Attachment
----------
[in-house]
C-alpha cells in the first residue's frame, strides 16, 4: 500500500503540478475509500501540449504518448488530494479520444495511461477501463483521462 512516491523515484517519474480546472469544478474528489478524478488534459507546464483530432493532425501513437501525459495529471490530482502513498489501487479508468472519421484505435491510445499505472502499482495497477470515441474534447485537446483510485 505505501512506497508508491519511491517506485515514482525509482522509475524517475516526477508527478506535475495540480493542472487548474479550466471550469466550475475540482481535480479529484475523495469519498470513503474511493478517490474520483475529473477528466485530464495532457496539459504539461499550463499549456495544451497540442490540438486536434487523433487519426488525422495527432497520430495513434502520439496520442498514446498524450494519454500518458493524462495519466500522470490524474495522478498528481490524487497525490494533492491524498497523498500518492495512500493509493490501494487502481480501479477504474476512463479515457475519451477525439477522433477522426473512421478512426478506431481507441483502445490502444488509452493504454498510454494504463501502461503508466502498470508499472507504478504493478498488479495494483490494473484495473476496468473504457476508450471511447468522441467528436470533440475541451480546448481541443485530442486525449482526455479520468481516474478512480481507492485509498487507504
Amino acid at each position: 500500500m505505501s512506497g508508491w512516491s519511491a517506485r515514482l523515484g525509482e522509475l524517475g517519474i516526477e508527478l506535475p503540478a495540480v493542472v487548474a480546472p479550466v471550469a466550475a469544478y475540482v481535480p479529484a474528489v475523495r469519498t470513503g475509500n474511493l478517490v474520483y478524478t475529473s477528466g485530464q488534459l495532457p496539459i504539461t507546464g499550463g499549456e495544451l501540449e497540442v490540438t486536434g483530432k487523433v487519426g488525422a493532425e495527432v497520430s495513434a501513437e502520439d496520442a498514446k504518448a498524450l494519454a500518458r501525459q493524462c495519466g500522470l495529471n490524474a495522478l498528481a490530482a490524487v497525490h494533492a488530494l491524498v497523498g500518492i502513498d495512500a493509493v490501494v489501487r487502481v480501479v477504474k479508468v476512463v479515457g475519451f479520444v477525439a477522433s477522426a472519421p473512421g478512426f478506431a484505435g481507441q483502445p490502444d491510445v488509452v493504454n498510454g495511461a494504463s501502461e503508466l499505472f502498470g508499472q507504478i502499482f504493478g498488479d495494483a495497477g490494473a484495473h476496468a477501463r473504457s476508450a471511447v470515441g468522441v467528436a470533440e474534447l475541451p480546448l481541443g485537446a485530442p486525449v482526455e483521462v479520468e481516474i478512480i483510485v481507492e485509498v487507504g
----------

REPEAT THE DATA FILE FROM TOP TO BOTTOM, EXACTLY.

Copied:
[in-house]
C-alpha cells in the first residue's frame, strides 16, 4: 500500500503540478475509500501540449504518448488530494479520444495511461477501463483521462 512516491523515484517519474480546472469544478474528489478524478488534459507546464483530432493532425501513437501525459495529471490530482502513498489501487479508468472519421484505435491510445499505472502499482495497477470515441474534447485537446483510485 505505501512506497508508491519511491517506485515514482525509482522509475524517475516526477508527478506535475495540480493542472487548474479550466471550469466550475475540482481535480479529484475523495469519498470513503474511493478517490474520483475529473477528466485530464495532457496539459504539461499550463499549456495544451497540442490540438486536434487523433487519426488525422495527432497520430495513434502520439496520442498514446498524450494519454500518458493524462495519466500522470490524474495522478498528481490524487497525490494533492491524498497523498500518492495512500493509493490501494487502481480501479477504474476512463479515457475519451477525439477522433477522426473512421478512426478506431481507441483502445490502444488509452493504454498510454494504463501502461503508466502498470508499472507504478504493478498488479495494483490494473484495473476496468473504457476508450471511447468522441467528436470533440475541451480546448481541443485530442486525449482526455479520468481516474478512480481507492485509498487507504
Amino acid at each position: 500500500m505505501s512506497g508508491w512516491s519511491a517506485r515514482l523515484g525509482e522509475l524517475g517519474i516526477e508527478l506535475p503540478a495540480v493542472v487548474a480546472p479550466v471550469a466550475a469544478y475540482v481535480p479529484a474528489v475523495r469519498t470513503g475509500n474511493l478517490v474520483y478524478t475529473s477528466g485530464q488534459l495532457p496539459i504539461t507546464g499550463g499549456e495544451l501540449e497540442v490540438t486536434g483530432k487523433v487519426g488525422a493532425e495527432v497520430s495513434a501513437e502520439d496520442a498514446k504518448a498524450l494519454a500518458r501525459q493524462c495519466g500522470l495529471n490524474a495522478l498528481a490530482a490524487v497525490h494533492a488530494l491524498v497523498g500518492i502513498d495512500a493509493v490501494v489501487r487502481v480501479v477504474k479508468v476512463v479515457g475519451f479520444v477525439a477522433s477522426a472519421p473512421g478512426f478506431a484505435g481507441q483502445p490502444d491510445v488509452v493504454n498510454g495511461a494504463s501502461e503508466l499505472f502498470g508499472q507504478i502499482f504493478g498488479d495494483a495497477g490494473a484495473h476496468a477501463r473504457s476508450a471511447v470515441g468522441v467528436a470533440e474534447l475541451p480546448l481541443g485537446a485530442p486525449v482526455e483521462v479520468e481516474i478512480i483510485v481507492e485509498v487507504g